The Queen has once again taken a Conservative Member of Parliament as hostage at Buckingham Palace whilst she delivers her speech at the Palace of Westminster.
Stuart Andrew, MP for Pudsey, is being ‘held captive’ at the Palace and will be released once the Monarch has been safely returned from the State Opening of Parliament.
Mr Andrew arrived at Buckingham Palace before The Queen departed by car to the Palace of Westminster. He will remain here until the 93-year-old returns.
The tradition of keeping an MP hostage is a centuries-old tradition dating back to Charles I when the Monarch and Parliament were on less friendly terms.
The hostage is usually a government whip, and this year the chosen MP is also Vice-Chaimberlain of the Household.
Taking an MP hostage is just one of the many bizarre traditions which takes place each year at the State Opening of Parliament.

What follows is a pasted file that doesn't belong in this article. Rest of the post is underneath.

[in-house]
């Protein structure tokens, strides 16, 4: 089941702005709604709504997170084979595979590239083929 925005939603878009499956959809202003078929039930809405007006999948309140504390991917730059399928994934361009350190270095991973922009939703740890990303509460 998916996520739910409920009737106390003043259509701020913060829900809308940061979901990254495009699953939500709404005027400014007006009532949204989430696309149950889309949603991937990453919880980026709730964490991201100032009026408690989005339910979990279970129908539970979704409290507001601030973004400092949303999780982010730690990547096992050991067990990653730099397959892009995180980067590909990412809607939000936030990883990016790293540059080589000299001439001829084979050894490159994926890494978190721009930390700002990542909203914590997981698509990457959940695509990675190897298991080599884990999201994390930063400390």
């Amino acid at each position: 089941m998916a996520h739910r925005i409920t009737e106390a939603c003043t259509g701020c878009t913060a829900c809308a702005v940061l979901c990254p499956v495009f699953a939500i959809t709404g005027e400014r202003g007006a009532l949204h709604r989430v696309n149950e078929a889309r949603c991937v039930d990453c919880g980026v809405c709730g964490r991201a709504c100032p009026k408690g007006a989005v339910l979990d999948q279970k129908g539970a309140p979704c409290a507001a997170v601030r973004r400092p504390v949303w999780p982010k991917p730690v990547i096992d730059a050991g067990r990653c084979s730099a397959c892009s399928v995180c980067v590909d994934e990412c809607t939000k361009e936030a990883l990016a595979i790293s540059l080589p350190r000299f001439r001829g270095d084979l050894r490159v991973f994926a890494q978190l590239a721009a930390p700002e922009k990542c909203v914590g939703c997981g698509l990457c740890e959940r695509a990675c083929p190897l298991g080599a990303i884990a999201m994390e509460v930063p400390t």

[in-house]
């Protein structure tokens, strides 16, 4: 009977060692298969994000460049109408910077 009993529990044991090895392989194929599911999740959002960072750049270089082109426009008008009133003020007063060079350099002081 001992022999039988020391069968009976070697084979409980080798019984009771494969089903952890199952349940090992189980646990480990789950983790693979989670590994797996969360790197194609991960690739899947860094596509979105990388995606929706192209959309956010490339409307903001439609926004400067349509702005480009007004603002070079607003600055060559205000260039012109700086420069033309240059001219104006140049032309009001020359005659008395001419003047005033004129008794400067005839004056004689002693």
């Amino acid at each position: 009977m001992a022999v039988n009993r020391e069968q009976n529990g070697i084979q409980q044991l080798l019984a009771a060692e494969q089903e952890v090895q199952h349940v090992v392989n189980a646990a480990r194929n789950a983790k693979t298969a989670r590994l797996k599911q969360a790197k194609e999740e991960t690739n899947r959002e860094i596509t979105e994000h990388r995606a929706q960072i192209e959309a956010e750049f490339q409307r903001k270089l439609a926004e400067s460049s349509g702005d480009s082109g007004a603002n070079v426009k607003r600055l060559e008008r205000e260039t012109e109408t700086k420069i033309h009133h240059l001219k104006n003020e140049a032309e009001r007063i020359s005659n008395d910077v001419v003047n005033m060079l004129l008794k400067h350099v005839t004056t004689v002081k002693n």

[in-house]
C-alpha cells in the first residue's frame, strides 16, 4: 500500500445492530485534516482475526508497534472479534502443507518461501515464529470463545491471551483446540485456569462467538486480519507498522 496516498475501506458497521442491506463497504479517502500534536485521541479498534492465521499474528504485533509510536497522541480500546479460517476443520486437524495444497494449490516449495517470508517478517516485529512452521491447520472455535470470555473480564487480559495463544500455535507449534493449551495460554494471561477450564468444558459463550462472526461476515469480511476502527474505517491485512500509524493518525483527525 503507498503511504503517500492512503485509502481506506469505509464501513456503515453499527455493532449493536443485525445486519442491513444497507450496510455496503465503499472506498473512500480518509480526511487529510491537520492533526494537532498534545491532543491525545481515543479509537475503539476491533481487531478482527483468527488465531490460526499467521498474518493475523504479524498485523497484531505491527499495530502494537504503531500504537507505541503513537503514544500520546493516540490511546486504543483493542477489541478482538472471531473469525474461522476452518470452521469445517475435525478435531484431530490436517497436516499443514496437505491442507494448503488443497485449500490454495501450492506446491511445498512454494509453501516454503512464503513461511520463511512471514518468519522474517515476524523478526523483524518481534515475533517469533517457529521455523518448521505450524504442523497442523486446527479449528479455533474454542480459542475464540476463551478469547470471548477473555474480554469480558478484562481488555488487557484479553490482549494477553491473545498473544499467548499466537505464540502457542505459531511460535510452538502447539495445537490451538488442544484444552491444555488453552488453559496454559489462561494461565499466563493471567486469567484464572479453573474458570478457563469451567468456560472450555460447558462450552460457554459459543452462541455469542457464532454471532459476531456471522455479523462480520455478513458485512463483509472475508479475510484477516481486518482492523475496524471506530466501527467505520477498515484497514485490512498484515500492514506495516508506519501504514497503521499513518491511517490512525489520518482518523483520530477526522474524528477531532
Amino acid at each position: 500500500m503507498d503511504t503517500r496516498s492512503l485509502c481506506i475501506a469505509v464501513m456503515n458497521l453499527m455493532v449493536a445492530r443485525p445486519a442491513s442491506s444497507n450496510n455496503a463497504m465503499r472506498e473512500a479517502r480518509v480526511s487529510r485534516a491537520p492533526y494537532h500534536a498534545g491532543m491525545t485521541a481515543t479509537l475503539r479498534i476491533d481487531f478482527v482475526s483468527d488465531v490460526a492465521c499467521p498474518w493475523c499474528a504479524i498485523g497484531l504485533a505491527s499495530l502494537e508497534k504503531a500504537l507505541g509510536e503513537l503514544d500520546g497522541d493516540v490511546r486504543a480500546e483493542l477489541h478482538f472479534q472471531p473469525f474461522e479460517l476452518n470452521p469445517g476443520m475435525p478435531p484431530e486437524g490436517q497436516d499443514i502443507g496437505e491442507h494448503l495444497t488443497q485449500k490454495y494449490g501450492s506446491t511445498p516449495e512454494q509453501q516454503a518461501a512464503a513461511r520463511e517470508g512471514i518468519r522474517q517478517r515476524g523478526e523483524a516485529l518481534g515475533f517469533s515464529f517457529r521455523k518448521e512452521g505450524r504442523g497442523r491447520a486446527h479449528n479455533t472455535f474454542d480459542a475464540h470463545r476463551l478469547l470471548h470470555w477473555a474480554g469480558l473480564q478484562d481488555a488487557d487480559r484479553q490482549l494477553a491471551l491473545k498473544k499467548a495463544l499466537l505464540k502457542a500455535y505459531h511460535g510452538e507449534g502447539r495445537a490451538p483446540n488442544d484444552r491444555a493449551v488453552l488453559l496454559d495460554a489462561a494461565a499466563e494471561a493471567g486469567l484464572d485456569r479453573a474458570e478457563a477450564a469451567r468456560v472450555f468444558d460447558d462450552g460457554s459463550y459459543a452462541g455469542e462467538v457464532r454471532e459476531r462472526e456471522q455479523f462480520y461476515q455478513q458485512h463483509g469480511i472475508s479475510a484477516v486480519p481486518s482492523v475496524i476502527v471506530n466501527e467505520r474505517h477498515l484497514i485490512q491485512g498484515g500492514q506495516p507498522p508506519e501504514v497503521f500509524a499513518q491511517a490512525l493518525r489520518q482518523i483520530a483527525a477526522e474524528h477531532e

Only two months ago, Mr Stuart was held captive at the palace when Her Majesty last visited the Palace of Westminster.
Another tradition which takes place each year without fail is searching the Palace of Westminster for gunpowder the evening before the Sovereign is due to visit Parliament.
This dates back to when a group of men tried to assassinate King James I by blowing up the House of Lords during the State Opening.
Also, in a show of Commons supremacy over the Monarch, The Queen is forbidden to enter the House of Commons. As such, she sends Black Rod to the chamber who summons MPs to the bar of the House of Lords where they will hear her speech.
However, before Black Rod enters the chamber, the Commons door is slammed into his face to demonstrate the power of MPs.